The Insurance Institute of Highway Safety (IIHS) conducted a study in 2009 on teen drivers who were being monitored by a similar device. The study focused on newly-licensed drivers, able to operate a vehicle without the presence of parents in the car but with the device telling mom and dad the speeds at which the new driver traveled, if the operator of the vehicle was wearing a seat belt and whether there was rapid acceleration or braking. Overall, study participants with devices drove more safely than those without. Study author Anne McCartt from IIHS commented, “teens did take fewer risks when they were being monitored.”

Adults were not included in the study, but if the incentive is to save money there is good indication it will have a similar effect. The Brookings Institute, an independent, research-based think tank, conducted a study that found when drivers pay insurance based on miles driven, the actual miles driven would drop by 13.5 percent in New Jersey and 8 percent nationwide.

There might even be an added benefit to the environment. The Brookings Institute study also determined that carbon emissions would consequently be reduced by 2 percent. Mike Replogle of the Environmental Defense Fund told, “Going easy on the pedal and easy on the brakes not only helps safety, but also the environment.”

Prognosis: Likely to expand

“This is definitely the wave of the future,” Loretta Worter, vice president of the Insurance Information Institute told when the program was first offered to 127,000 customers in New Jersey. “More and more companies are getting on board with tracking devices, seeing they offer a lot of advantages to consumers.”

While the device tracks the car’s speed, the location is not recorded, therefore the company claims it has no intention to report above-the-limit speeds to authorities. However, recording the time someone drives as a positive or negative might unfairly hit certain drivers whose work schedules are unorthodox. A spokesperson for the Consumer Federation of America, which says the system is better for fair pricing, worries that it could negatively affect graveyard shift workers by imposing higher rates on them.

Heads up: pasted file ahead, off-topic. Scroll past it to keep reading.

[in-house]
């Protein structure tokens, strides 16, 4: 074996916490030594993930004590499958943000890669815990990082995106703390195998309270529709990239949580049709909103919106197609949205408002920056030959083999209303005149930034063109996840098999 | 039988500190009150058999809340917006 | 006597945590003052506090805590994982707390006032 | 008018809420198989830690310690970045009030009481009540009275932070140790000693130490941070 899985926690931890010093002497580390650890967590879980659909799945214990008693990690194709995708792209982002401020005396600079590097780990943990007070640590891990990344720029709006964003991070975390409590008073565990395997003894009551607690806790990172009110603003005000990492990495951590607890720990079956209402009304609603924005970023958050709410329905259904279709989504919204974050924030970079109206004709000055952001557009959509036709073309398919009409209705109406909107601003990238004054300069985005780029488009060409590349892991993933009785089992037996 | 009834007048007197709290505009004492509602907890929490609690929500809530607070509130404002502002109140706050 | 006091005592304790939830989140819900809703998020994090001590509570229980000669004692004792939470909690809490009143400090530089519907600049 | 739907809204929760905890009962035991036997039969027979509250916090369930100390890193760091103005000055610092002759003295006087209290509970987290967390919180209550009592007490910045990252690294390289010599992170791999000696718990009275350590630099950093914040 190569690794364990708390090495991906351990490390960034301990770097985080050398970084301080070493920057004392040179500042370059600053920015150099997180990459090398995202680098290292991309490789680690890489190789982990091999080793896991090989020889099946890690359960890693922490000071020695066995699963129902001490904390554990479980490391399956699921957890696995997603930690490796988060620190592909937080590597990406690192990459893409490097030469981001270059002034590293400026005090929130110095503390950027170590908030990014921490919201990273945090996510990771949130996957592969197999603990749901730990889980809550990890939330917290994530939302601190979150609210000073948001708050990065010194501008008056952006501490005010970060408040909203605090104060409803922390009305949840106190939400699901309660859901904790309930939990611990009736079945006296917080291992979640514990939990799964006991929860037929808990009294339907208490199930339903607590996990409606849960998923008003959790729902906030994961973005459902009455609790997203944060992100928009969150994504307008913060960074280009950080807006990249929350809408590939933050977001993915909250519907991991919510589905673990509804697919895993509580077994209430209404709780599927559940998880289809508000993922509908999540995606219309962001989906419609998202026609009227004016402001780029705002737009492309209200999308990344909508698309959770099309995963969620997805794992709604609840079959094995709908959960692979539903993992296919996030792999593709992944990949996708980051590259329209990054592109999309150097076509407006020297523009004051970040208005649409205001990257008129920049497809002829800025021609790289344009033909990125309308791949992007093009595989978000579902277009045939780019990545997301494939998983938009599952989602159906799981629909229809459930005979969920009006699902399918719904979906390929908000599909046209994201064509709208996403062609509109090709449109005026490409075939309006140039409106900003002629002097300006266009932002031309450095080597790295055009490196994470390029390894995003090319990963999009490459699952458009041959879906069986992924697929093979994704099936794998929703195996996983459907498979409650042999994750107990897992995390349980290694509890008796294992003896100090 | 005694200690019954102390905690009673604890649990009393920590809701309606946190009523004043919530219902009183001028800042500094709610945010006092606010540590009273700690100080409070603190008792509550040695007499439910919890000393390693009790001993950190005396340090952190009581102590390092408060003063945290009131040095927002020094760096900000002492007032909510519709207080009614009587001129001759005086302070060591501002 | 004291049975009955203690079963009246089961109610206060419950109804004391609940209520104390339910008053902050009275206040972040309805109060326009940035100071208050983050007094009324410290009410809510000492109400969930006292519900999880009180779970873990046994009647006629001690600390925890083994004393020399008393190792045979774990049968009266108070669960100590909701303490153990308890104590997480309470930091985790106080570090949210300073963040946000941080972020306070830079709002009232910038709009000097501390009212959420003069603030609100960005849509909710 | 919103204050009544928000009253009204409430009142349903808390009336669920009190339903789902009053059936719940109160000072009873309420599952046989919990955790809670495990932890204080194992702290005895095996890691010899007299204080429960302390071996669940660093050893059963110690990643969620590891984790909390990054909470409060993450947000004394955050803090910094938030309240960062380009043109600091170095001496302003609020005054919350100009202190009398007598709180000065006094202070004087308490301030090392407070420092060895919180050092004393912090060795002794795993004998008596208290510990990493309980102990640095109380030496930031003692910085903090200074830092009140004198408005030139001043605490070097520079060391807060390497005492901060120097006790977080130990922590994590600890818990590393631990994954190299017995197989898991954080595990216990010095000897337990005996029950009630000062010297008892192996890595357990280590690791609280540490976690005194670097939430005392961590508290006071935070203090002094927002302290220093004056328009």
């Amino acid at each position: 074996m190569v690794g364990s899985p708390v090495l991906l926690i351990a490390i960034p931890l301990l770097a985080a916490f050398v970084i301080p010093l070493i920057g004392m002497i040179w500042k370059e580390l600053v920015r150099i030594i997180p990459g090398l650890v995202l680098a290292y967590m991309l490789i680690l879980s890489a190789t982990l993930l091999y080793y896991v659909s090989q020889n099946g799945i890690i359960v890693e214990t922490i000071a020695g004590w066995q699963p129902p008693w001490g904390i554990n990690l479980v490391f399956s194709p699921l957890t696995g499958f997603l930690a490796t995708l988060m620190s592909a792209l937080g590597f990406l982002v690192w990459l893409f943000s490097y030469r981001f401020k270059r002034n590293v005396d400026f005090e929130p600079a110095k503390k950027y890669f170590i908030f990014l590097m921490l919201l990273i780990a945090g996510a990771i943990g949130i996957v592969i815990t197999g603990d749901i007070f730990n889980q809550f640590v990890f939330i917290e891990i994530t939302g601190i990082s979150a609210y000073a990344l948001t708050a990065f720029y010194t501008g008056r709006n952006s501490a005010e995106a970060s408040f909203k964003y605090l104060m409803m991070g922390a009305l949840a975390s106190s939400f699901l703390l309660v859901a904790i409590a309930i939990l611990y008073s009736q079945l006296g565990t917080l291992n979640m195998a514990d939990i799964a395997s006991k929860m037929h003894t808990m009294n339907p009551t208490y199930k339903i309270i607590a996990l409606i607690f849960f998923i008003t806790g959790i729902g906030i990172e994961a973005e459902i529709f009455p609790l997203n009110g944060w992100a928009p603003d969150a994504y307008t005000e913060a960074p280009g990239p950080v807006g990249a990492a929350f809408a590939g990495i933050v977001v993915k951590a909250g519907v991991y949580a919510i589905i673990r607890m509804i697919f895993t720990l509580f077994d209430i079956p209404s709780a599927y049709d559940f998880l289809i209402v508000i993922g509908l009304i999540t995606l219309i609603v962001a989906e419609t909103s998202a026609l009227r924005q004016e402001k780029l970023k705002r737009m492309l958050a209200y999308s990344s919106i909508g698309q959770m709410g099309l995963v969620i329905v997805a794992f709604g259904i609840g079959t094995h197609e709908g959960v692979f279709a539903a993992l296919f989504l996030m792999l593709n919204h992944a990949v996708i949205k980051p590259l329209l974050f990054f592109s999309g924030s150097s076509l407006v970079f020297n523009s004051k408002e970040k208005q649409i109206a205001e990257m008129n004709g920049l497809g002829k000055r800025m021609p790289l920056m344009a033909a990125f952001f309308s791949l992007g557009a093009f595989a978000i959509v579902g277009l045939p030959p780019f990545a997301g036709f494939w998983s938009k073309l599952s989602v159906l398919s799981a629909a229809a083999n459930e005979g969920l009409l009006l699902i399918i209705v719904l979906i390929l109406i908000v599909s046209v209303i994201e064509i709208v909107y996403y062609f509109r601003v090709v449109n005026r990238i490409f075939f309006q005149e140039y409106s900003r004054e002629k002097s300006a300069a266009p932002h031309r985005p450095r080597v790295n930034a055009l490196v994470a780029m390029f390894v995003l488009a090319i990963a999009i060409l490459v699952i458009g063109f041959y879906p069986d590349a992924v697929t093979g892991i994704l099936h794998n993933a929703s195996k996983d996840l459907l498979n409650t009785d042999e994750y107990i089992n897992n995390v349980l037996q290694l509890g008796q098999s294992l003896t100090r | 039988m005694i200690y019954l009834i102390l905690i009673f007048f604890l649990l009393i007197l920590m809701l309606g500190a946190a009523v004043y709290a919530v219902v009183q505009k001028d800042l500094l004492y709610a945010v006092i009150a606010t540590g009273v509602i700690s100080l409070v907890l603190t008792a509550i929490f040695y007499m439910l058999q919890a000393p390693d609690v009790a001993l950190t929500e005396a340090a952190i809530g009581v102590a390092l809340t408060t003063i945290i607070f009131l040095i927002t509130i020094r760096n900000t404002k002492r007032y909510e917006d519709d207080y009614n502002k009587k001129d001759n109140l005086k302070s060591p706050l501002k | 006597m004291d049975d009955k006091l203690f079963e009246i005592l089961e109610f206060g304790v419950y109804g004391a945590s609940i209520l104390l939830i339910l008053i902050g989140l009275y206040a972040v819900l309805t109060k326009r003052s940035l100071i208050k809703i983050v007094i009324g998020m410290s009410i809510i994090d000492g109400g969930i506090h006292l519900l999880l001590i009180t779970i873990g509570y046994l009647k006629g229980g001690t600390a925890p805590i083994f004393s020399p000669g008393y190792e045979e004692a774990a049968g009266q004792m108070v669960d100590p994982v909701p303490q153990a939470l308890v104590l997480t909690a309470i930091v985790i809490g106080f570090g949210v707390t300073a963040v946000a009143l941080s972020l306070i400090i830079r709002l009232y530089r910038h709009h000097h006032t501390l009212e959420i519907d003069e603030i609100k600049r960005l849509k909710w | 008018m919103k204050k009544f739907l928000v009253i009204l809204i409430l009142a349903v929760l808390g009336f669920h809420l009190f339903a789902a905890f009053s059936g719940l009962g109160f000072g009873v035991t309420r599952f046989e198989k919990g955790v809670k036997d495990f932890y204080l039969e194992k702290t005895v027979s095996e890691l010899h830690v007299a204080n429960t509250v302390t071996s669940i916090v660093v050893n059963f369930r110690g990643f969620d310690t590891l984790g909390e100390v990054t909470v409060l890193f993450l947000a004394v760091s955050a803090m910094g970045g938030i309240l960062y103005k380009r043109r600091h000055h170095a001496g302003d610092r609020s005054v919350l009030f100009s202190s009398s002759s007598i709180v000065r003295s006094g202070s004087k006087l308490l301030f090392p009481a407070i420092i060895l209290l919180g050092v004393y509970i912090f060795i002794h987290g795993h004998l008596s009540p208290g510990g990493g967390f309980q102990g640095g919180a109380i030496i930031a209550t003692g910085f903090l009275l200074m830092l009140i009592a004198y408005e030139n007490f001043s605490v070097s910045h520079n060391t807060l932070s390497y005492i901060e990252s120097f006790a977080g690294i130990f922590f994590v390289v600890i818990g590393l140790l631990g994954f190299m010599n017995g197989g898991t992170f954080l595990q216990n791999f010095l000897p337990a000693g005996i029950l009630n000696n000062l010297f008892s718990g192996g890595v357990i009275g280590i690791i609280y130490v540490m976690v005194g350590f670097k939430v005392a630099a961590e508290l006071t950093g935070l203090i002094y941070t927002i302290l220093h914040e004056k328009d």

When contacted, a company spokesperson for said there was no way to record swerving or slowing specifically to avoid potholes. [Note to the research department: Work on that, because vehicle damages from potholes can sometimes cost more than $1000.]

It remains to be seen if these tracking devices will effectively cause better driving behaviors over the long haul, and if more insurance companies will offer such policies. Other questions waiting to be answered: Will this lead to more equitable pricing in insurance as well as lower accident rates? And will more careful driving mean fewer pothole hits for cars?

If’s Flo is talking about this a year or two from now, we can safely assume the program is successful – and will become a standard feature in the auto insurance industry.